6 min read
Hanukkah reminds us that we have the power to repel the darkness with light.
I feel the darkness surround me. We are tired of the cruel murders; the savage shootings, the car ramming’s and barbaric stabbings. As I write, the funeral of Ezra Schwartz is coming to its final moments. I pray that by the time you read these words there will not be fresh names for us to mourn. Meanwhile, I watch Ezra’s siblings cry for a brother who watched over them, filled their home with laughter, taught them how to live and now, transmitted his final lesson that life is fragile and precious. The Jewish people grieve a spirited soul who wanted to study more Torah, grow in kindness and give back to our land.
My computer screen goes dark and I feel hot tears rush down my cheeks. A beautiful face pops up on my phone and I see the next Jewish child who has been taken. Hadar Buchris, 21, “a charming girl, radiant and friendly, her energy always managed to wake everyone up.” Stabbed to death, she too leaves this world as one whose only crime was to walk this earth as a Jew.
The deafening silence of the world astounds us.
The deafening silence of the world astounds us. Our people are being murdered and they are busy labeling Israeli food on their shelves. Why do they not shout out for the Henkins, whose innocent children witnessed their parents being slaughtered? Where are the angry calls for justice, the marches for respect of human life and dignity? How can one turn their back on Rabbi Yaakov Litman and his son Netanel who were driving to celebrate the Shabbat of their daughter’s groom? Now, they too are tragically gone. Can it be that a father and son are brutishly murdered in front of their family and leaders of the world remain voiceless? How has humanity gone mute?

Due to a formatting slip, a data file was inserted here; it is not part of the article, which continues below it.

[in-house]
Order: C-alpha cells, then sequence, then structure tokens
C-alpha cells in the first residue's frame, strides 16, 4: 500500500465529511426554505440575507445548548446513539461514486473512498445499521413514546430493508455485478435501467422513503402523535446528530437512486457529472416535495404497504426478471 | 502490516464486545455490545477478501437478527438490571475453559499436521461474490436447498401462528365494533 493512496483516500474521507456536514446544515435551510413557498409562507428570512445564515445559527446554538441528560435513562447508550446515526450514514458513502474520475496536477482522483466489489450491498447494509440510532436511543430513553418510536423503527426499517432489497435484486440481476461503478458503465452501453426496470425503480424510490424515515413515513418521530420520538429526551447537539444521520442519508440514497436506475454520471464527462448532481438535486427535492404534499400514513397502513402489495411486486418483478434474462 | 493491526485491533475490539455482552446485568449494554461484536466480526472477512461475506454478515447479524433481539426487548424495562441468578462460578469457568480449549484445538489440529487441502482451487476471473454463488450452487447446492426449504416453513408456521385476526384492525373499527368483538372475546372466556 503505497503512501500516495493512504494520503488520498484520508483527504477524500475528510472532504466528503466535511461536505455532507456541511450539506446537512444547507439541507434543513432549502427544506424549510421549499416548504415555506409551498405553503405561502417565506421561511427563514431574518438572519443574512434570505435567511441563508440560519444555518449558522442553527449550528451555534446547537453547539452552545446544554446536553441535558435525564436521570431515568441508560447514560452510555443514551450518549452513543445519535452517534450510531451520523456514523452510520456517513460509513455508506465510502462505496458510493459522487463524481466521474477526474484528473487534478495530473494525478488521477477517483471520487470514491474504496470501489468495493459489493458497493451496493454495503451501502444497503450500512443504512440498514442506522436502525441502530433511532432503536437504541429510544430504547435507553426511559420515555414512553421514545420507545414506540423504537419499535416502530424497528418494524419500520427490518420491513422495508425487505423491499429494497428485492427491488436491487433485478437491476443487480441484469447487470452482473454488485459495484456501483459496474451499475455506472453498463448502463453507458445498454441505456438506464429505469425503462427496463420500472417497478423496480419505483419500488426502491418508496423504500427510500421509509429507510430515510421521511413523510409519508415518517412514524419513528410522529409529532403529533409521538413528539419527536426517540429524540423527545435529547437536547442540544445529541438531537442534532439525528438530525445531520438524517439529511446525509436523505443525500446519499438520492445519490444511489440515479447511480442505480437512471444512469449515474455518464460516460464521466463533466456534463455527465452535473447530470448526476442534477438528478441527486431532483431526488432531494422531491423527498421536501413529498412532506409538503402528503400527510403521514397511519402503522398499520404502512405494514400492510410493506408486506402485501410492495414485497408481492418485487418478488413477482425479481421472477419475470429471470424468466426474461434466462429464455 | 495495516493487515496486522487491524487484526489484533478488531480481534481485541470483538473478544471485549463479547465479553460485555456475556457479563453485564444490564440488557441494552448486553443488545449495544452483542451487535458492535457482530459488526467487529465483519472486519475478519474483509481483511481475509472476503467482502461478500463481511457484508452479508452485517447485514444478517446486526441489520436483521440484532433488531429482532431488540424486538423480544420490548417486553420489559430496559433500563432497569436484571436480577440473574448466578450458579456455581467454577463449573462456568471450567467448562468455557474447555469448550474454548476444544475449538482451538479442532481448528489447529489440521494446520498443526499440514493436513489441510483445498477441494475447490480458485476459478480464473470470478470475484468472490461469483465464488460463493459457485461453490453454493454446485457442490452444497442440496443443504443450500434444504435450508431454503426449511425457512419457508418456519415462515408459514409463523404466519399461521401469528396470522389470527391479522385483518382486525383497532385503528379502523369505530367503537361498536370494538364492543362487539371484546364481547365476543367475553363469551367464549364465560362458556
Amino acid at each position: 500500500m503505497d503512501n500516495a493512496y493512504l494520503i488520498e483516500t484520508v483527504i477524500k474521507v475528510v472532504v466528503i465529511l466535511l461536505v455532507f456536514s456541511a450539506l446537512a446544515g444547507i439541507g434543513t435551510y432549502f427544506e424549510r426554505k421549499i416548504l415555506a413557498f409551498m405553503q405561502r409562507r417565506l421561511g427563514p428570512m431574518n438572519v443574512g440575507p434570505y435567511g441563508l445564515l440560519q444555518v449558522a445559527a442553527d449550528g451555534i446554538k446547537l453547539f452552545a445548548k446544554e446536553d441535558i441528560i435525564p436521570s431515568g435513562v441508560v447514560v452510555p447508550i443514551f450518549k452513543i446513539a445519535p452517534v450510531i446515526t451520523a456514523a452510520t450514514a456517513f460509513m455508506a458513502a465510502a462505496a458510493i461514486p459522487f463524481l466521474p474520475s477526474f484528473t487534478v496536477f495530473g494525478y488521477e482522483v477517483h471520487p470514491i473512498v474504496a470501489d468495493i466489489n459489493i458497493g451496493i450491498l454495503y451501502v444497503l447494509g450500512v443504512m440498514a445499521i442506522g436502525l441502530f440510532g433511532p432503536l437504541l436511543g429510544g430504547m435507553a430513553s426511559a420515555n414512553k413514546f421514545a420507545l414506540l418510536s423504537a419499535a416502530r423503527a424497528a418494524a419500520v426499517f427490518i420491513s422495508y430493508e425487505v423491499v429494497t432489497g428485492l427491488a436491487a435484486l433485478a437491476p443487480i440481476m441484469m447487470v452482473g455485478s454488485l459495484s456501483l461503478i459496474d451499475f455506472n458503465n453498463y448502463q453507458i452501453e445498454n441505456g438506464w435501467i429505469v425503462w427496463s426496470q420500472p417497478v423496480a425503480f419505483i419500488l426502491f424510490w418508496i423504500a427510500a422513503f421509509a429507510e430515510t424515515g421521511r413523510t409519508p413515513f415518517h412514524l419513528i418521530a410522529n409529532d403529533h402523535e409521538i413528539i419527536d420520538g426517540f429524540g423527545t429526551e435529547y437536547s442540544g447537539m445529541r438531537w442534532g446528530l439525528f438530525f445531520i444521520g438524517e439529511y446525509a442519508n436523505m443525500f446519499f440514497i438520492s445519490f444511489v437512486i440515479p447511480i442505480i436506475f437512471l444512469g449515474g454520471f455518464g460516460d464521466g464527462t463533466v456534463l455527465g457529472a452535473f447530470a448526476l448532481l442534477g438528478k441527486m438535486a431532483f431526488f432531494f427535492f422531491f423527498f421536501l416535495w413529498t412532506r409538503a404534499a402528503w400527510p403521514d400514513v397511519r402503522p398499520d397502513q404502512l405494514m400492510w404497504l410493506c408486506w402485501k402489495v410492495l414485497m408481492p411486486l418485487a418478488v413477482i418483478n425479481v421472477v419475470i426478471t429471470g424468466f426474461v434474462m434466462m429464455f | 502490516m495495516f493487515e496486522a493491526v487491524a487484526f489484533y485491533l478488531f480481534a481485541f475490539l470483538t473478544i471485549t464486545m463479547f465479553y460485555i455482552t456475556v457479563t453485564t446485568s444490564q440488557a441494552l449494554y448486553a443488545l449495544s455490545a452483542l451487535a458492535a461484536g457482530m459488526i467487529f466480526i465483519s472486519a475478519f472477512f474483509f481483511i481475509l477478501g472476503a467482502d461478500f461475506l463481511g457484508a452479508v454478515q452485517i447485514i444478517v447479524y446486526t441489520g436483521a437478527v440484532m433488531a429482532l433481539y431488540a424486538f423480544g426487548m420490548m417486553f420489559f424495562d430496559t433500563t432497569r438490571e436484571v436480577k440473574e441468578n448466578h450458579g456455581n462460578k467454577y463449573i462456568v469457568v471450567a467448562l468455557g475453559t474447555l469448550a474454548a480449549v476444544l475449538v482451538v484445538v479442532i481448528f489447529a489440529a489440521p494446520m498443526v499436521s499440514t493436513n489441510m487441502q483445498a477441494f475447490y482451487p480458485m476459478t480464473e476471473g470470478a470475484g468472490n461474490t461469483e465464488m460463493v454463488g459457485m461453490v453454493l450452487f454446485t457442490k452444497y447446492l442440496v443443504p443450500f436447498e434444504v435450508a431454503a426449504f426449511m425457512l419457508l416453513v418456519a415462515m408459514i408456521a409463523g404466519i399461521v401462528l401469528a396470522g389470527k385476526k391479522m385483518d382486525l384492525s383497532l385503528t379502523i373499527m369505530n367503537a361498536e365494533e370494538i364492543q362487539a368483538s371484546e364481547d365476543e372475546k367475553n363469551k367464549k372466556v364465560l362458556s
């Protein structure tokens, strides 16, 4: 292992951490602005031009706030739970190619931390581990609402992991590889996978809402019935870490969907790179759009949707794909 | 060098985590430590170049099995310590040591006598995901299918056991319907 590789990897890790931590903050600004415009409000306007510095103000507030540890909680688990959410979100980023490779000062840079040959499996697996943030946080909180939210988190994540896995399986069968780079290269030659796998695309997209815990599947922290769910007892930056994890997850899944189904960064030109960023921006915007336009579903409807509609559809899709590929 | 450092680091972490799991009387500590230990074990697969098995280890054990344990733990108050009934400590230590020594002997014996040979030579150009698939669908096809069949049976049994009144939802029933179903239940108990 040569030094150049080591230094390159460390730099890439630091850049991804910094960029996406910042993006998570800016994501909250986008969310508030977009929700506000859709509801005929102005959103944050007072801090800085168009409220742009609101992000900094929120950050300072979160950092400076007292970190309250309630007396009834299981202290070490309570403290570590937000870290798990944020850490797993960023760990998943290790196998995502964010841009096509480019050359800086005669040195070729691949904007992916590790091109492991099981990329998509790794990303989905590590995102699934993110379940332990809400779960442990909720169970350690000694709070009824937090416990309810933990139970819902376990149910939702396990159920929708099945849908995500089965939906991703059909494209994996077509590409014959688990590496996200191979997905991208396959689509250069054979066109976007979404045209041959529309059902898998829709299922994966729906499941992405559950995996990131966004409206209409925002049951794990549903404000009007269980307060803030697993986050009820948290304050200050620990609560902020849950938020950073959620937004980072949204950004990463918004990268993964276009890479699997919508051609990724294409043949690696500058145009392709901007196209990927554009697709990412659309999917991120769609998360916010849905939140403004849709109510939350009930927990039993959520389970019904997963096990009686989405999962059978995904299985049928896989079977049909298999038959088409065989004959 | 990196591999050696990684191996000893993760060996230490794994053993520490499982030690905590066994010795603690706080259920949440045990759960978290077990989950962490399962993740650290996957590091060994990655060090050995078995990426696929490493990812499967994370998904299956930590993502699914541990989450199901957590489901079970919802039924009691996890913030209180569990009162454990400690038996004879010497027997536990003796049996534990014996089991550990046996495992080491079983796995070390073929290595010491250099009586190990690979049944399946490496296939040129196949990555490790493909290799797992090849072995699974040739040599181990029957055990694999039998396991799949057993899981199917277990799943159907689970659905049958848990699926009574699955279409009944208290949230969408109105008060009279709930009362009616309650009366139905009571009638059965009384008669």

Too many have been lost. The ink is barely dry and then another name appears. Fathers and mothers who will never again kiss their children good night. Young girls and boys who will never walk to their chuppah and stand under its canopy in love. Grandparents who will never cradle babies they have dreamed of; their lullabies remain unsung.
And as the days fade I am afraid of us forgetting. We are obligated to see what is happening around us and recall each individual tragedy. Every person who has gone has a story to tell. Each is a world that has been snuffed out, snatched from the arms of loved ones. As long as we remember each face, each name, each soul, we deny those who wish to extinguish their light.
The Hebrew word for ‘forget’(shachach) contains the same letters as the word for ‘darkness’(choshech). Because it is when we forget that we sit in darkness. The opposite of darkness is light which helps us see and remember. This is the message of the menorah – that to cast away the darkness we must hold on to our sacred memory and not lose the light of legacy. We are asked to take the time, gaze into the menorah’s fire and relive its timeless message.
The light of Hanukkah is coming. These holy lights remind us of our story, the miracle of the Jewish nation. We recall how the Greeks tried to destroy our people, outlaw the study of Torah, and impose their beliefs upon the land of Israel. They wanted us to abandon our faith. They caused great anguish and oppressed us with their harsh decrees. Many felt hopeless. They are so many and we are so few. What will be?